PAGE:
When you need cash for home improvements, school tuition, a down payment for a 2nd home, or debt consolidation, you might want to consider tapping into what could be your greatest source of wealth — your home equity.
Interestingly, there is more than one way to access your home equity – so it’s smart to compare available options to find the right fit.
Two of the most popular ways are a home equity line of credit (HELOC) and a cash-out refinance. Both of these loans can work if you want to access your home equity, but they do work rather differently.
The “Cash-Out” Refinance
Cash-out refinancing involves replacing your current home loan with a new one. The “cashing out” part of the equation means you essentially take out a larger home loan than you currently have so you can receive the difference as a lump sum. This strategy works for those who have equity in their homes due to paying down their mortgage balances or appreciation of their property.
To qualify for a cash-out refinance, you need to meet similar requirements as you would if you were applying for a first mortgage – and you must have the equity in your home to qualify, as well. You can borrow up to 80% of your home’s value.
So, let’s assume your home has a value of $300,000 and you want to take cash out. In that case, you could only borrow up to $240,000 through a cash-out refinance. If you owe that much or more on your home already, you wouldn’t qualify.
The Home Equity Line of Credit (HELOC)
While a cash-out refinance requires you to replace your current mortgage with a new one, a HELOC lets you keep your first mortgage exactly how it is.
Acting as a second mortgage, a HELOC lets you borrow against your home equity via a line of credit. This strategy allows you to withdraw the money you want when you want it, then repay only the amounts you borrow.
You now have two mortgage payments to make each month – your first mortgage payment and the new HELOC.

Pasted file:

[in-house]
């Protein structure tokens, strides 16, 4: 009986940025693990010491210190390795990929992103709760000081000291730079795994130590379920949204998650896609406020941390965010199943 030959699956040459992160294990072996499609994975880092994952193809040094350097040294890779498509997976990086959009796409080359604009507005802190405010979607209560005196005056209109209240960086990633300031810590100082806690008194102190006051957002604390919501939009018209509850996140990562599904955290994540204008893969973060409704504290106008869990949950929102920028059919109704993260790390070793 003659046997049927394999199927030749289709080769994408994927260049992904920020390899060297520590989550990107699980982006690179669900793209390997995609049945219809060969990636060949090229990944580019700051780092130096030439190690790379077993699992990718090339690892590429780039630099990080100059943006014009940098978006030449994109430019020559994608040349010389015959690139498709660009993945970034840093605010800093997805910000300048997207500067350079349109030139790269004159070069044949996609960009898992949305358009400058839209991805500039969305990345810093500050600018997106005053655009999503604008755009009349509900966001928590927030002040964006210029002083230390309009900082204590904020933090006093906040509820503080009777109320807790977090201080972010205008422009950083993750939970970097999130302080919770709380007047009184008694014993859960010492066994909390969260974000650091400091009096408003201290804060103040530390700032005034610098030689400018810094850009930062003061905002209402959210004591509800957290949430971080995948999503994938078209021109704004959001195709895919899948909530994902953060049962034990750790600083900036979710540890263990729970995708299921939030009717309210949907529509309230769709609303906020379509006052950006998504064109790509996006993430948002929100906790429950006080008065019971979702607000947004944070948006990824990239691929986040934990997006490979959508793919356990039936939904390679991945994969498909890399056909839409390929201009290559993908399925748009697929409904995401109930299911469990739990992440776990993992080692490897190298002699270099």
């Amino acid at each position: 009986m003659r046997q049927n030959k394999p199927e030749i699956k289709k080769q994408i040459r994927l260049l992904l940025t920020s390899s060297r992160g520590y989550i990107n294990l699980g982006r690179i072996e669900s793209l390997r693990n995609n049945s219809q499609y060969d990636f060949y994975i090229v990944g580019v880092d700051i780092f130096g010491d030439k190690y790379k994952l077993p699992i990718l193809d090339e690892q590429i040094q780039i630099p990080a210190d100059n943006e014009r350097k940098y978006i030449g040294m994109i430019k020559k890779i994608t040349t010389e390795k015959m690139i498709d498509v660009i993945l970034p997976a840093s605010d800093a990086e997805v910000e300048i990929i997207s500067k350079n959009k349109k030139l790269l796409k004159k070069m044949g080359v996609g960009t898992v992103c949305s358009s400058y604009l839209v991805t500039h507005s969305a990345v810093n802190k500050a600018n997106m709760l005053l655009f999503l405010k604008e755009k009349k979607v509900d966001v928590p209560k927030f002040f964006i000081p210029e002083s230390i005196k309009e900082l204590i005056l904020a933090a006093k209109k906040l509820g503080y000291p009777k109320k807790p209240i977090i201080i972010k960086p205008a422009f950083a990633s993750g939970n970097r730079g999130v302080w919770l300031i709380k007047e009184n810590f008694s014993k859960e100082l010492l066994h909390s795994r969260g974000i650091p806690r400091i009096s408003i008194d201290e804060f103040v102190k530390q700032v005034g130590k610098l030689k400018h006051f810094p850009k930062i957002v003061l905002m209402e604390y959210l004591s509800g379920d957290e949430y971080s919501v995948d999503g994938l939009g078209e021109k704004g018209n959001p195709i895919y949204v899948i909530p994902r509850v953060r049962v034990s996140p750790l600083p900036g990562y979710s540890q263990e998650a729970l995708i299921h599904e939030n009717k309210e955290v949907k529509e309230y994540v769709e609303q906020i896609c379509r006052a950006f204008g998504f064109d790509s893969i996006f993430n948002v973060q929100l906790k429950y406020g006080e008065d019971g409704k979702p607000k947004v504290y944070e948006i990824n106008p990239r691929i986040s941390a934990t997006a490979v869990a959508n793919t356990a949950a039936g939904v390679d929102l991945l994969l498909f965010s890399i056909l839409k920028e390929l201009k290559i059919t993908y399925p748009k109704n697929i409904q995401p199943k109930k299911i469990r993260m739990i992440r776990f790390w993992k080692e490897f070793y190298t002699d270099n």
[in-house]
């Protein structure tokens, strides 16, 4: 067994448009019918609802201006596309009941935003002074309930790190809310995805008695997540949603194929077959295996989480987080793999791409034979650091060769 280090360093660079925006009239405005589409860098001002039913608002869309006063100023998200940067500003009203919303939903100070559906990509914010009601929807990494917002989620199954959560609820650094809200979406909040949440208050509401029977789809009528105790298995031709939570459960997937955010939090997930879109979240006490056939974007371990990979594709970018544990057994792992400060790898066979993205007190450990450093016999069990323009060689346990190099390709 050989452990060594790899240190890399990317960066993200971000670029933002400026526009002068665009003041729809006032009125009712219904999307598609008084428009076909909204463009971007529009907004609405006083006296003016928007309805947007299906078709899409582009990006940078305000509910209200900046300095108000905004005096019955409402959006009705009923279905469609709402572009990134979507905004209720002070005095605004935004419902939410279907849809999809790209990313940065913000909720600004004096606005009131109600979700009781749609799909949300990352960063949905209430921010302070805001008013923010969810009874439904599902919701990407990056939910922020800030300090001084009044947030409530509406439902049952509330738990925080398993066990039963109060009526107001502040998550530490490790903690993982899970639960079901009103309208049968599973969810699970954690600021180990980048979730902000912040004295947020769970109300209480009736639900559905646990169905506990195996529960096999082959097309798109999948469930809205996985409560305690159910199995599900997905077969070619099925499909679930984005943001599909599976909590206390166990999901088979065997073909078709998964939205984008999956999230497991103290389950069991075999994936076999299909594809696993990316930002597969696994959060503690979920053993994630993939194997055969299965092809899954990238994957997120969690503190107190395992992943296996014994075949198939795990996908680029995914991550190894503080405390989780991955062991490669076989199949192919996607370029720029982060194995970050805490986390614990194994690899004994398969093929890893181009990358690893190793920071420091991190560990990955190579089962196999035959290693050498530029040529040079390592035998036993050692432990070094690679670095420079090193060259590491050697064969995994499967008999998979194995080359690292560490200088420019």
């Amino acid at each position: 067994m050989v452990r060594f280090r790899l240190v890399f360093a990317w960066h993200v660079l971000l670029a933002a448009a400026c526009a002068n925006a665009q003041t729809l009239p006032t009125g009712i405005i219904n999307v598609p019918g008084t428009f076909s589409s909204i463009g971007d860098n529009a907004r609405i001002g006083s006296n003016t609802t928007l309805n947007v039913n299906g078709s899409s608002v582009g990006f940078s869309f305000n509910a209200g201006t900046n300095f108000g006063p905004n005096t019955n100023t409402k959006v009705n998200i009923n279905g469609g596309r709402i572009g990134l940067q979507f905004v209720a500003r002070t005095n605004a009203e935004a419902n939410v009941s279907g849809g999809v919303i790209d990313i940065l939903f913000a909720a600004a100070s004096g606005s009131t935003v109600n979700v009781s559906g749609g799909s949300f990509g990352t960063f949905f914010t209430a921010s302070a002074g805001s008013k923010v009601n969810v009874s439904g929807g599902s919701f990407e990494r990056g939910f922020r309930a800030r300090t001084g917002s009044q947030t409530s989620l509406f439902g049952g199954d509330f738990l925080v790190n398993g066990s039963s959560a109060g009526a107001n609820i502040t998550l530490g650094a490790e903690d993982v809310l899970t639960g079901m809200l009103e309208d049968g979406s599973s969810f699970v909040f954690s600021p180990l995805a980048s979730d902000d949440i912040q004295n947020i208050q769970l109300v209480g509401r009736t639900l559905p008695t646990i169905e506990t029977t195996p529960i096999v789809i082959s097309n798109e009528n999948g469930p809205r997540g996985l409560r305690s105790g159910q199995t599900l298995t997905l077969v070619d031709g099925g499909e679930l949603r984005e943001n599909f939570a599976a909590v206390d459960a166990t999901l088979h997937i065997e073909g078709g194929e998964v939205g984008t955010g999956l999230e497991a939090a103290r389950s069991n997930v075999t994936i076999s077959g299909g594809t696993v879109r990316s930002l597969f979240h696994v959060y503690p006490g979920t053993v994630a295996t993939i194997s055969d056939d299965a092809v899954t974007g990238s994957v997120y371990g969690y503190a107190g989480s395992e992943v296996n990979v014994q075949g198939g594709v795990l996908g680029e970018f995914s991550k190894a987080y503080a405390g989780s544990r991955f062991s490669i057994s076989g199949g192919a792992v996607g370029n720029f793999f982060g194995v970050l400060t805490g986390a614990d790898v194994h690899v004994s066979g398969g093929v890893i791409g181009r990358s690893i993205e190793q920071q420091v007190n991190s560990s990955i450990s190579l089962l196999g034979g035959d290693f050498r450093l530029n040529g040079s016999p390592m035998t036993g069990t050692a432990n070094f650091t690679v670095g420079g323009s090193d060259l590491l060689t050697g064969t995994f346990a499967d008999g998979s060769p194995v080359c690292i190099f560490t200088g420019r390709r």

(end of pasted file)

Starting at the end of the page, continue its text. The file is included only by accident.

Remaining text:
To qualify for a HELOC, you need to have equity in your home. Depending on your creditworthiness and how much debt you have, you may be able to borrow up to 85% of the appraised value of your home after you subtract the balance of your first mortgage.
For example, let’s say your home is worth $300,000 and the balance on your mortgage is currently $200,000. A HELOC could make it possible for you to borrow up to $255,000, because you would still retain 85% equity after accounting for your first mortgage and your HELOC.
Generally speaking, HELOCs work a lot like a credit card. You typically have a “draw period” during which you can take out money to use for any purpose. Once that period ends, you may have the option to repay the loan amount over a specific amount of time or you might be required to repay the balance in full.
Like credit cards, HELOCs also tend to come with variable interest rates, so you should be prepared for some rate volatility.
Before you decide between a HELOC or a cash-out refinance, it helps to do some analysis on your personal finances and your overall goals.
A cash-out refinance may work better if:
- Your current home loan has a higher rate than you could qualify for now, so refinancing could help you save on interest
- You need more than $50,000 overall
- You prefer the stability of a fixed monthly payment or only want to make one mortgage payment every month
- You have high-interest debts and want to consolidate them at the same rate as your new mortgage
- What you save by refinancing — such as savings from a lower interest rate — outweighs the fees that come with refinancing
- You are able to roll your closing costs/fees into the new loan amount so there are no out-of-pocket costs